ZK-Regex

A library to do regex verification in circom. It will also generate lookup tables compatible with halo2-regex soon.

Introduction

This library provides circom circuits that enables you to prove that

  • the input string satisfies regular expressions (regexes) specified in the chip.

  • the substrings are correctly extracted from the input string according to substring definitions.

This is a JS/Rust adaptation of the Python regex-to-circom work done by sampriti and yush_g, along with sorasue's decomposed specifications. You can generate your own regexes via our no-code tool at https://www.zkregex.com

In addition to the original work, this library also supports the following features:

  • CLI to dynamically generate regex circuit based on regex argument

  • Extended regex circuit template supporting:

    • group and negation regexes.

    • a decomposed regex definition, which is the easiest way to define your regex.

You can define a regex to be proved and its substring patterns to be revealed. Specifically, there are two ways to define them:

  1. (manual way) converting the regex into an equivalent determistic finite automaton (DFA), selecting state transitions for each substring pattern, and writing the transitions in a json file.

  2. (automatic way) writing a decomposed version of the regex in a json file with specifying which part of the regex is revealed.

  3. (no code way) put the regex into zkregex.com > tool, highlight your chosen part, and copy the generated circuit While the manual way supports more kinds of regexes than the automatic way, the latter is easier and sufficient for most regexes.

Theory

To understand the theory behind the regex circuit compiler, please checkout this blog post (edits in progress). You can also look at the original regex description and how it ties into the original zk email work at the original zk-email blog post regex overview.

How to use

Install

Install yarn v1, or run yarn set version classic to set the version. Also make sure that circom is installed.

Clone the repo and install the dependencies:

yarn install

Compiler CLI

zk-regex is a CLI to compile a user-defined regex to the corresponding regex circuit. It provides two commands: raw and decomposed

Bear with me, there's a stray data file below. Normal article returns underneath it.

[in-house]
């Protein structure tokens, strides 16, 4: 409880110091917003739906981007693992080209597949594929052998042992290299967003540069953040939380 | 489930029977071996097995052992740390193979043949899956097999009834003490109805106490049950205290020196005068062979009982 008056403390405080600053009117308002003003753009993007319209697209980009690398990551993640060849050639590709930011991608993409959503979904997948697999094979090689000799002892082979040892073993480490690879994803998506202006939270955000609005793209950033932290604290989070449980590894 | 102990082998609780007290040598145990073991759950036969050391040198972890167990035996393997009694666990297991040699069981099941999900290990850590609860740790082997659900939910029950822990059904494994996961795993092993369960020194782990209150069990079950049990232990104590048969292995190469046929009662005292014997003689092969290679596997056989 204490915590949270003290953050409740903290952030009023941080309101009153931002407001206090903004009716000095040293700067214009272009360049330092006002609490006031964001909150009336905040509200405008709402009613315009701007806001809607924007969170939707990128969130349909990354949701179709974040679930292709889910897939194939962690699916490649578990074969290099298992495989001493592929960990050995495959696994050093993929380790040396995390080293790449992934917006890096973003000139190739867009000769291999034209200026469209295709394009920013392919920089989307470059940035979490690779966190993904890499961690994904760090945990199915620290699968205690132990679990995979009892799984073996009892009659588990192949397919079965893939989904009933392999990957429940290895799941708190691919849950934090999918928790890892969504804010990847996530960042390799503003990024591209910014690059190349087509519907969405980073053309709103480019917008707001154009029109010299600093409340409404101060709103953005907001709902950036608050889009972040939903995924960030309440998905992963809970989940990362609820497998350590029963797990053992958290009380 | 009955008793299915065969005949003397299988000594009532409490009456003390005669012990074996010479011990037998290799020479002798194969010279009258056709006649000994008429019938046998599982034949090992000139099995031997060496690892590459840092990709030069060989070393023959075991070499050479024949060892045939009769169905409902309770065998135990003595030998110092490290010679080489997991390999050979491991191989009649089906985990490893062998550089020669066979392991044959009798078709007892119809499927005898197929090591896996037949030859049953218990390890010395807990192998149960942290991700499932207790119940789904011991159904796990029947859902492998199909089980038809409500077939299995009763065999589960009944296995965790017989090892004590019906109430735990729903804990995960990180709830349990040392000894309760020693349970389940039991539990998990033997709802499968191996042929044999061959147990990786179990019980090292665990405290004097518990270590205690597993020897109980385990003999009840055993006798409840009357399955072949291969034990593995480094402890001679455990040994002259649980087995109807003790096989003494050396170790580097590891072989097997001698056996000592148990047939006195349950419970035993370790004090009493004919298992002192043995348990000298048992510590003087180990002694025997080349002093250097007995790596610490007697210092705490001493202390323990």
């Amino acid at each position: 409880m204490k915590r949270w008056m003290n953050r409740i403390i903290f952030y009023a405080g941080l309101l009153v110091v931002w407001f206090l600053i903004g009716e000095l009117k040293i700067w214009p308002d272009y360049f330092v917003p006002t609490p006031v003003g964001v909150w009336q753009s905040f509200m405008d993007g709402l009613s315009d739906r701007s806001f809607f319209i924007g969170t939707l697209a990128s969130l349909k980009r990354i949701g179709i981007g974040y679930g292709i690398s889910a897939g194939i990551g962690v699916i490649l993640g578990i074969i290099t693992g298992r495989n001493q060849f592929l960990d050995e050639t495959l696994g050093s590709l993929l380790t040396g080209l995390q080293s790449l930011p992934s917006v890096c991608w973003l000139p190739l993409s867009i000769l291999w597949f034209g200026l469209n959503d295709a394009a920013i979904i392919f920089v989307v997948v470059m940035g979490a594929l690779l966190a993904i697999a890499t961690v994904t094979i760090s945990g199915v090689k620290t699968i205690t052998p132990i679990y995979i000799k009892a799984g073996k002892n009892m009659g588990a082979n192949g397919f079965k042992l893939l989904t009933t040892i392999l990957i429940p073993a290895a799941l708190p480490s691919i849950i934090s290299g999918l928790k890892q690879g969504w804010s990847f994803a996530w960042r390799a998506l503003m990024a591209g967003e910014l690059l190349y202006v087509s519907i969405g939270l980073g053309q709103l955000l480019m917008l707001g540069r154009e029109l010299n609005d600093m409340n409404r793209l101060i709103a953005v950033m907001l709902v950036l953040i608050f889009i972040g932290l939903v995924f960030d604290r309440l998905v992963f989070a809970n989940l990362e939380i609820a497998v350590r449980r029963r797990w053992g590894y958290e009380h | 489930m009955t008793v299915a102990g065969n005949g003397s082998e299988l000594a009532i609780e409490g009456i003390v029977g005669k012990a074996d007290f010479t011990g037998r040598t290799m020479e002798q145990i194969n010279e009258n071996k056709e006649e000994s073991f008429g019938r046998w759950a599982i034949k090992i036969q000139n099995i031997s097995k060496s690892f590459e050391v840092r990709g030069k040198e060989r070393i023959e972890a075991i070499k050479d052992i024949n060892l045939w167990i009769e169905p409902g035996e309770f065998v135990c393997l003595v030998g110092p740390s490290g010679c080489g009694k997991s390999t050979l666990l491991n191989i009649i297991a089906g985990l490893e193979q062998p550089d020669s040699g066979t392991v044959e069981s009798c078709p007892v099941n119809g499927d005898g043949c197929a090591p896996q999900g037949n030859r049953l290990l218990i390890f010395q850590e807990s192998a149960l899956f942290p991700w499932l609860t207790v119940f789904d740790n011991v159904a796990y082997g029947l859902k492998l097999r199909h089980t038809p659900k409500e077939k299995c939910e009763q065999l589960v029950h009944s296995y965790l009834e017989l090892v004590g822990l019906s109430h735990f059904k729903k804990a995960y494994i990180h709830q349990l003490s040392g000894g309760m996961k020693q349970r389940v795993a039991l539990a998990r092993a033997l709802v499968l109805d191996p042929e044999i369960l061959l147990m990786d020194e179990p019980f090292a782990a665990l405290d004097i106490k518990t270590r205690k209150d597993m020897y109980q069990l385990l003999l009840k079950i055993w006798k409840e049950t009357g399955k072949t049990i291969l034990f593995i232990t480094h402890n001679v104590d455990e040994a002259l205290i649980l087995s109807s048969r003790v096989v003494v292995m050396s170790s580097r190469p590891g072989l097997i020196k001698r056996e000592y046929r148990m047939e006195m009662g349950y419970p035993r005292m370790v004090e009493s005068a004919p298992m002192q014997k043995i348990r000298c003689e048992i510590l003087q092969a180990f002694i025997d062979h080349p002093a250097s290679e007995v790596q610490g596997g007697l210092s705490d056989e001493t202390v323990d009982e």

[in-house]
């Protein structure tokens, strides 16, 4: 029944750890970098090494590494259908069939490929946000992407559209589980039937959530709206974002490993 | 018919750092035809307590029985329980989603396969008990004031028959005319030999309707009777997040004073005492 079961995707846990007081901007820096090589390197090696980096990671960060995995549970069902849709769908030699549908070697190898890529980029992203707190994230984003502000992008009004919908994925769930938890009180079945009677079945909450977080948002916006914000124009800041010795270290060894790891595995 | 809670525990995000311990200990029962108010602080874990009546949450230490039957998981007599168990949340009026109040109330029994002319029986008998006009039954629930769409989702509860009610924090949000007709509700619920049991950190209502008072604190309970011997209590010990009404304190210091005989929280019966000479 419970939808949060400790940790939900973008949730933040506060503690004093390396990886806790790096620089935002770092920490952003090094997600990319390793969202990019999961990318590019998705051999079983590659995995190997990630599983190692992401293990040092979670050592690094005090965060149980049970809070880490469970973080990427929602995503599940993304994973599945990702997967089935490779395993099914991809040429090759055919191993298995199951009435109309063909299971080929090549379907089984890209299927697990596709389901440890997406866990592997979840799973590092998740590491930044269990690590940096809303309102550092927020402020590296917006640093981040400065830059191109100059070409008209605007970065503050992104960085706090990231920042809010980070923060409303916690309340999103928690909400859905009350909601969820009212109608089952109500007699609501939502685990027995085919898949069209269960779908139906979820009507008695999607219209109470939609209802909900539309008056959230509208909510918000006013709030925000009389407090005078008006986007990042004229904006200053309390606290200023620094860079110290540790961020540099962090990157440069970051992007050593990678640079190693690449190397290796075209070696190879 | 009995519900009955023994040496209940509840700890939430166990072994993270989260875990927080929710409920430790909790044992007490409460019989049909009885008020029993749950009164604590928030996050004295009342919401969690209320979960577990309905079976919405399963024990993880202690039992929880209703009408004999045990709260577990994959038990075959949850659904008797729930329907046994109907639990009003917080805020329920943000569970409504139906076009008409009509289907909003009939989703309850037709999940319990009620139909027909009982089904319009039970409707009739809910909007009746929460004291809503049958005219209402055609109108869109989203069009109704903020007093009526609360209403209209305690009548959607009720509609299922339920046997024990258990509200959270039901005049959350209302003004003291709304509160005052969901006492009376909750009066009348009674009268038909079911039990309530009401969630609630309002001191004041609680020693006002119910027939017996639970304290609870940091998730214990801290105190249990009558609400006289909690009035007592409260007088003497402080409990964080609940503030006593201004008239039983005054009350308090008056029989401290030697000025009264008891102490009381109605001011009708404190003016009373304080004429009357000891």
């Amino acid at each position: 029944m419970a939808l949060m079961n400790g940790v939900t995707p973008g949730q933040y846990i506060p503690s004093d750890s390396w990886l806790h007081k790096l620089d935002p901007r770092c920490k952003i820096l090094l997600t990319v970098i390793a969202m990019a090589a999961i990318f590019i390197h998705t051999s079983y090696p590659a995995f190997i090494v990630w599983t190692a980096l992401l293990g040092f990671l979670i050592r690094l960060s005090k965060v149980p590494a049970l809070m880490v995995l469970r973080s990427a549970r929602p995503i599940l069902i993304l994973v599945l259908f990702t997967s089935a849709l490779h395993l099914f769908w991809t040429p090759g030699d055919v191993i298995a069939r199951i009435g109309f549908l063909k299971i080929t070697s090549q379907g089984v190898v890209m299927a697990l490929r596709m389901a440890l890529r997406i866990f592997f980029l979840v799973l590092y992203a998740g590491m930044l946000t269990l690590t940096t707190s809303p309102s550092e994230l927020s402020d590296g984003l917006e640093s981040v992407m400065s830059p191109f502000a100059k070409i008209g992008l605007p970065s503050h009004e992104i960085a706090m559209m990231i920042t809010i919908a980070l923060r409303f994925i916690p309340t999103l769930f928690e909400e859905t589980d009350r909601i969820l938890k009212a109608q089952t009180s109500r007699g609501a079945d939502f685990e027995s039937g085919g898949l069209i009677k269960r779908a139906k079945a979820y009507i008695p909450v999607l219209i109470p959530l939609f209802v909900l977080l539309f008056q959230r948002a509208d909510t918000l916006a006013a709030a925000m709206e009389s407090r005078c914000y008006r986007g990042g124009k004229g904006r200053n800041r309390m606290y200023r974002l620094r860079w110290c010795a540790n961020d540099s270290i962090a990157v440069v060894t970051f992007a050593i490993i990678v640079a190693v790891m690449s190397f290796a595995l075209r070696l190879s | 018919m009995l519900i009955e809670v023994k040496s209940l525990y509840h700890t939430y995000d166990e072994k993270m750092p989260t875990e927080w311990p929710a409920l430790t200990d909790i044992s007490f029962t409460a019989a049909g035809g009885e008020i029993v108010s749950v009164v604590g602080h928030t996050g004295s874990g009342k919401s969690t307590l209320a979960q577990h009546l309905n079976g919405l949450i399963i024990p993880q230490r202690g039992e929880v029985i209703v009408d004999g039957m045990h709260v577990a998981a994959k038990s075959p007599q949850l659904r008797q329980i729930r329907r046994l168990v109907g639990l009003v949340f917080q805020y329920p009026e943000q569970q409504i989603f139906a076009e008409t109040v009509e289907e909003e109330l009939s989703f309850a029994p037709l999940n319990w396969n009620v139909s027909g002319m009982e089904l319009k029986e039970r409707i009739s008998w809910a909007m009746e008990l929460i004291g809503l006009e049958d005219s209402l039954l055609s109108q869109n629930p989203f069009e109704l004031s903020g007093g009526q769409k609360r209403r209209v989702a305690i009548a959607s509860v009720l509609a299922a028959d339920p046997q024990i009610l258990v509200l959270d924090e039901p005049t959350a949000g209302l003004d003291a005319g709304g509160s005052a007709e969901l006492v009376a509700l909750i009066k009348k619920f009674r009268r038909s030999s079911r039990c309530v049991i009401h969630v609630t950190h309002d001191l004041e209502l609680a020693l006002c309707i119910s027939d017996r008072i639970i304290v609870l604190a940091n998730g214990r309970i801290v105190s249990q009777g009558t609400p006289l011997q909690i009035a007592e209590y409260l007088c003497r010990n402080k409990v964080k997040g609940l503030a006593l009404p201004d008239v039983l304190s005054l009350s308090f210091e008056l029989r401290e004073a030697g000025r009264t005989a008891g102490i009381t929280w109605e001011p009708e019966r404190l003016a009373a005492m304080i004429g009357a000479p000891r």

zk-regex decomposed -d <DECOMPOSED_REGEX_PATH> -c <CIRCOM_FILE_PATH> -t <TEMPLATE_NAME> -g <GEN_SUBSTRS (true/false)>

This command generates a regex circom from a decomposed regex definition. For example, if you want to verify the regex of email was meant for @(a|b|c|d|e|f|g|h|i|j|k|l|m|n|o|p|q|r|s|t|u|v|w|x|y|z)+. and reveal alphabets after @, you can define the decomposed regex as follows.

{
     "parts":[
         {
             "is_public": false,
             "regex_def": "email was meant for @"
         },
         {
             "is_public": true,
             "regex_def": "[a-z]+"
         },
         {
             "is_public": false,
             "regex_def": "."
         }
     ]
}

Note that the is_public field in the second part is true since it is a substring to be revealed. You can generate its regex circom as follows.

  1. Make the above json file at ./simple_regex_decomposed.json.

  2. Run zk-regex decomposed -d ./simple_regex_decomposed.json -c ./simple_regex.circom -t SimpleRegex -g true. It outputs a circom file at ./simple_regex.circom that has a SimpleRegex template.

zk-regex raw -r <RAW_REGEX> -s <SUBSTRS_JSON_PATH> -c <CIRCOM_FILE_PATH> -t <TEMPLATE_NAME> -g <GEN_SUBSTRS (true/false)>

This command generates a regex circom from a raw string of the regex definition and a json file that defines state transitions in DFA to be revealed. For example, to verify the regex 1=(a|b) (2=(b|c)+ )+d and reveal its alphabets,

  1. Visualize DFA of the regex using this website.

  2. Find state transitions matching with the substrings to be revealed. In this case, they are 2->3 for the alphabets after 1=, 6->7 and 7->7 for those after 2=, and 8->9 for d.

  3. Make a json file at ./simple_regex_substrs.json that defines the state transitions. For example,

    {
        "transitions": [
            [
                [
                    2,
                    3
                ]
            ],
            [
                [
                    6,
                    7
                ],
                [
                    7,
                    7
                ]
            ],
            [
                [
                    8,
                    9
                ]
            ]
        ]
    }
  4. Run zk-regex raw -r "1=(a|b) (2=(b|c)+ )+d" -s ./simple_regex_substrs.json -c ./simple_regex.circom -t SimpleRegex -g true. It outputs a circom file at ./simple_regex.circom that has a SimpleRegex template.

Circuit Usage

The generated circuit has

  • 1 template arguments:

    • msg_bytes: the number of characters for the input string.

  • 1 input signals:

    • msg[msg_bytes]: the input message to match against

  • 1 + (the number of substring patterns) output signals:

    • out: a bit flag to identify whether the substring of the input string matches with the defined regex.

    • reveal(i)[msg_bytes]: The masked version of msg[msg_bytes]. Each character in msg[msg_bytes] is turned to zero in reveal(i)[msg_bytes] if it does not belong to the i-th substring pattern.

For more examples in action, please checkout the test cases in the ./packages/circom/circuits/common folder.

Helper APIs

A package in ./packages/apis provides nodejs/rust apis helpful to generate inputs of the regex circuits.

Development

Welcome any questions, suggestions or PRs!

Testing

yarn test

Cite this Work

Use this bibtex citation.

@misc{zk-regex,
  author = {Gupta, Aayush and Panda, Sampriti and Suegami, Sora},
  title = {zk-regex},
  year = {2022},
  publisher = {GitHub},
  journal = {GitHub repository},
  howpublished = {\url{https://github.com/zkemail/zk-regex/}},
}

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